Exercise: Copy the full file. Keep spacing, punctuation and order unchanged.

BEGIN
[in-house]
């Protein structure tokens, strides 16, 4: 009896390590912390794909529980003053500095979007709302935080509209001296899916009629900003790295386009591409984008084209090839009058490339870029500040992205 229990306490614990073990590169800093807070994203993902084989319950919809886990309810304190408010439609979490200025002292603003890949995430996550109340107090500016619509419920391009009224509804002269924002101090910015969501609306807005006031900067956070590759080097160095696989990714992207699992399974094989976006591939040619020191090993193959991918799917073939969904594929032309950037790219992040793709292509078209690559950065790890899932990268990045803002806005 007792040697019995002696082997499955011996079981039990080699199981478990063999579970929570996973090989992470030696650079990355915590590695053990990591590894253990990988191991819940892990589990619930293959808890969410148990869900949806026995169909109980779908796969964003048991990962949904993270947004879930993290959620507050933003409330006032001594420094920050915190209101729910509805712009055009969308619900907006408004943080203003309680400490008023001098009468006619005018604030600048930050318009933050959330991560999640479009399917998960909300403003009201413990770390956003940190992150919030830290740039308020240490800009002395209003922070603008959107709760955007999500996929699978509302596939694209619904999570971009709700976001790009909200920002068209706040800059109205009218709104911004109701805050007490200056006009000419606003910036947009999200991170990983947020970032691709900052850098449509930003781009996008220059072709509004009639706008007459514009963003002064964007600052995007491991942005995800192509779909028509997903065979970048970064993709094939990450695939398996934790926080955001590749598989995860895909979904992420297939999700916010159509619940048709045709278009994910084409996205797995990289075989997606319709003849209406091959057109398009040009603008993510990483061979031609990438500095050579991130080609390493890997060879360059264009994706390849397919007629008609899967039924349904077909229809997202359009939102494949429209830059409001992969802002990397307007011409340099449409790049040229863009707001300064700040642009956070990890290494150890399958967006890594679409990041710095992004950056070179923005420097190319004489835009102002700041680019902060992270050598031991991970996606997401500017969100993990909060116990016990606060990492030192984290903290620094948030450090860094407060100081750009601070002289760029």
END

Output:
[in-house]
């Protein structure tokens, strides 16, 4: 009896390590912390794909529980003053500095979007709302935080509209001296899916009629900003790295386009591409984008084209090839009058490339870029500040992205 229990306490614990073990590169800093807070994203993902084989319950919809886990309810304190408010439609979490200025002292603003890949995430996550109340107090500016619509419920391009009224509804002269924002101090910015969501609306807005006031900067956070590759080097160095696989990714992207699992399974094989976006591939040619020191090993193959991918799917073939969904594929032309950037790219992040793709292509078209690559950065790890899932990268990045803002806005 007792040697019995002696082997499955011996079981039990080699199981478990063999579970929570996973090989992470030696650079990355915590590695053990990591590894253990990988191991819940892990589990619930293959808890969410148990869900949806026995169909109980779908796969964003048991990962949904993270947004879930993290959620507050933003409330006032001594420094920050915190209101729910509805712009055009969308619900907006408004943080203003309680400490008023001098009468006619005018604030600048930050318009933050959330991560999640479009399917998960909300403003009201413990770390956003940190992150919030830290740039308020240490800009002395209003922070603008959107709760955007999500996929699978509302596939694209619904999570971009709700976001790009909200920002068209706040800059109205009218709104911004109701805050007490200056006009000419606003910036947009999200991170990983947020970032691709900052850098449509930003781009996008220059072709509004009639706008007459514009963003002064964007600052995007491991942005995800192509779909028509997903065979970048970064993709094939990450695939398996934790926080955001590749598989995860895909979904992420297939999700916010159509619940048709045709278009994910084409996205797995990289075989997606319709003849209406091959057109398009040009603008993510990483061979031609990438500095050579991130080609390493890997060879360059264009994706390849397919007629008609899967039924349904077909229809997202359009939102494949429209830059409001992969802002990397307007011409340099449409790049040229863009707001300064700040642009956070990890290494150890399958967006890594679409990041710095992004950056070179923005420097190319004489835009102002700041680019902060992270050598031991991970996606997401500017969100993990909060116990016990606060990492030192984290903290620094948030450090860094407060100081750009601070002289760029």